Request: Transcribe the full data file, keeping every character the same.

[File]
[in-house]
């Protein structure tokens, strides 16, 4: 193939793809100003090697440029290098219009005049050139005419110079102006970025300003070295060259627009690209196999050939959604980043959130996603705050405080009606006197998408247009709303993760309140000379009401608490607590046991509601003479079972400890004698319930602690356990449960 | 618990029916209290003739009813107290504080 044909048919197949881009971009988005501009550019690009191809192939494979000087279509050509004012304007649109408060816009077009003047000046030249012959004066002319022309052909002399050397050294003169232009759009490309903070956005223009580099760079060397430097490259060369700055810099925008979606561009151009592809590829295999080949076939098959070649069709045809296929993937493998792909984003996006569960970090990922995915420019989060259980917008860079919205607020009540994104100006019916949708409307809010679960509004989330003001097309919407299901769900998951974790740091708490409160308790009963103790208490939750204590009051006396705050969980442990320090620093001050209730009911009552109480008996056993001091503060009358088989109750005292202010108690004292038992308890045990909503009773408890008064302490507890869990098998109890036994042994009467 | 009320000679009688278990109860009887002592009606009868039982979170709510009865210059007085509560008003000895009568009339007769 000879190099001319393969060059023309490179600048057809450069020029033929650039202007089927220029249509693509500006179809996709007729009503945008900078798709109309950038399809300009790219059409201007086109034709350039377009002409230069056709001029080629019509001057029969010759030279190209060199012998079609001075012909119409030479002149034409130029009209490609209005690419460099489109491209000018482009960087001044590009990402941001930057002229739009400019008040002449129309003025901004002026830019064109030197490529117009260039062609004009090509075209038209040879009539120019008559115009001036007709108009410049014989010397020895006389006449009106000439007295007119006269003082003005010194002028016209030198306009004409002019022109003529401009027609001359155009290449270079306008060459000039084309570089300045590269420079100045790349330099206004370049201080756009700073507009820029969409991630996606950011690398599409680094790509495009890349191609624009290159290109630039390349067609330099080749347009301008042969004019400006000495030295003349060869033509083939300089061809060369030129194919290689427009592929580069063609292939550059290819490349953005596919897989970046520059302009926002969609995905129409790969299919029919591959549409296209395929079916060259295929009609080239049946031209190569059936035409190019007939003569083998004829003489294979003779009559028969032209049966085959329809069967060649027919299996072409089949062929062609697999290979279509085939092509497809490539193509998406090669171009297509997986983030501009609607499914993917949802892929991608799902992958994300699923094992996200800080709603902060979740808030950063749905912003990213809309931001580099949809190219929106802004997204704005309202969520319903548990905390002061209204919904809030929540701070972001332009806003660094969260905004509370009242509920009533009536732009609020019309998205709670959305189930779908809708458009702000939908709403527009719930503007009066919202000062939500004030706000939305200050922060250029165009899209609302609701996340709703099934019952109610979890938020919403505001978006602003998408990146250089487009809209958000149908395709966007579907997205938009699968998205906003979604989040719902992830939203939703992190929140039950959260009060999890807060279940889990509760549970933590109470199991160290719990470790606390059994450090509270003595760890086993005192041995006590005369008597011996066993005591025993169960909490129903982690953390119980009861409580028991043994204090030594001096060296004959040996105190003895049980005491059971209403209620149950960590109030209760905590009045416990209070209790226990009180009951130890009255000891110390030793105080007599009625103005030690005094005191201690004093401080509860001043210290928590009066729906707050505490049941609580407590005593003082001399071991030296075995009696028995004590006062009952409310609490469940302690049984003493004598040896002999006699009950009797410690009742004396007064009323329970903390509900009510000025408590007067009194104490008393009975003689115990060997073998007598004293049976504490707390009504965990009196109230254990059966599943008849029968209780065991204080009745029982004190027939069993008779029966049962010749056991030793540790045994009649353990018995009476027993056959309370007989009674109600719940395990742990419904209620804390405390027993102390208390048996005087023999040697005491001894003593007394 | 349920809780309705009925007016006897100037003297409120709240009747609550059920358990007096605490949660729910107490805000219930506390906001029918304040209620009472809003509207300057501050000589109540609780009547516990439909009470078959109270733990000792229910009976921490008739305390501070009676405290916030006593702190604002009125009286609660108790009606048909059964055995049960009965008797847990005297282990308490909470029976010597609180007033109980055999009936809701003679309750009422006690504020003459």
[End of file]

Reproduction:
[in-house]
């Protein structure tokens, strides 16, 4: 193939793809100003090697440029290098219009005049050139005419110079102006970025300003070295060259627009690209196999050939959604980043959130996603705050405080009606006197998408247009709303993760309140000379009401608490607590046991509601003479079972400890004698319930602690356990449960 | 618990029916209290003739009813107290504080 044909048919197949881009971009988005501009550019690009191809192939494979000087279509050509004012304007649109408060816009077009003047000046030249012959004066002319022309052909002399050397050294003169232009759009490309903070956005223009580099760079060397430097490259060369700055810099925008979606561009151009592809590829295999080949076939098959070649069709045809296929993937493998792909984003996006569960970090990922995915420019989060259980917008860079919205607020009540994104100006019916949708409307809010679960509004989330003001097309919407299901769900998951974790740091708490409160308790009963103790208490939750204590009051006396705050969980442990320090620093001050209730009911009552109480008996056993001091503060009358088989109750005292202010108690004292038992308890045990909503009773408890008064302490507890869990098998109890036994042994009467 | 009320000679009688278990109860009887002592009606009868039982979170709510009865210059007085509560008003000895009568009339007769 000879190099001319393969060059023309490179600048057809450069020029033929650039202007089927220029249509693509500006179809996709007729009503945008900078798709109309950038399809300009790219059409201007086109034709350039377009002409230069056709001029080629019509001057029969010759030279190209060199012998079609001075012909119409030479002149034409130029009209490609209005690419460099489109491209000018482009960087001044590009990402941001930057002229739009400019008040002449129309003025901004002026830019064109030197490529117009260039062609004009090509075209038209040879009539120019008559115009001036007709108009410049014989010397020895006389006449009106000439007295007119006269003082003005010194002028016209030198306009004409002019022109003529401009027609001359155009290449270079306008060459000039084309570089300045590269420079100045790349330099206004370049201080756009700073507009820029969409991630996606950011690398599409680094790509495009890349191609624009290159290109630039390349067609330099080749347009301008042969004019400006000495030295003349060869033509083939300089061809060369030129194919290689427009592929580069063609292939550059290819490349953005596919897989970046520059302009926002969609995905129409790969299919029919591959549409296209395929079916060259295929009609080239049946031209190569059936035409190019007939003569083998004829003489294979003779009559028969032209049966085959329809069967060649027919299996072409089949062929062609697999290979279509085939092509497809490539193509998406090669171009297509997986983030501009609607499914993917949802892929991608799902992958994300699923094992996200800080709603902060979740808030950063749905912003990213809309931001580099949809190219929106802004997204704005309202969520319903548990905390002061209204919904809030929540701070972001332009806003660094969260905004509370009242509920009533009536732009609020019309998205709670959305189930779908809708458009702000939908709403527009719930503007009066919202000062939500004030706000939305200050922060250029165009899209609302609701996340709703099934019952109610979890938020919403505001978006602003998408990146250089487009809209958000149908395709966007579907997205938009699968998205906003979604989040719902992830939203939703992190929140039950959260009060999890807060279940889990509760549970933590109470199991160290719990470790606390059994450090509270003595760890086993005192041995006590005369008597011996066993005591025993169960909490129903982690953390119980009861409580028991043994204090030594001096060296004959040996105190003895049980005491059971209403209620149950960590109030209760905590009045416990209070209790226990009180009951130890009255000891110390030793105080007599009625103005030690005094005191201690004093401080509860001043210290928590009066729906707050505490049941609580407590005593003082001399071991030296075995009696028995004590006062009952409310609490469940302690049984003493004598040896002999006699009950009797410690009742004396007064009323329970903390509900009510000025408590007067009194104490008393009975003689115990060997073998007598004293049976504490707390009504965990009196109230254990059966599943008849029968209780065991204080009745029982004190027939069993008779029966049962010749056991030793540790045994009649353990018995009476027993056959309370007989009674109600719940395990742990419904209620804390405390027993102390208390048996005087023999040697005491001894003593007394 | 349920809780309705009925007016006897100037003297409120709240009747609550059920358990007096605490949660729910107490805000219930506390906001029918304040209620009472809003509207300057501050000589109540609780009547516990439909009470078959109270733990000792229910009976921490008739305390501070009676405290916030006593702190604002009125009286609660108790009606048909059964055995049960009965008797847990005297282990308490909470029976010597609180007033109980055999009936809701003679309750009422006690504020003459």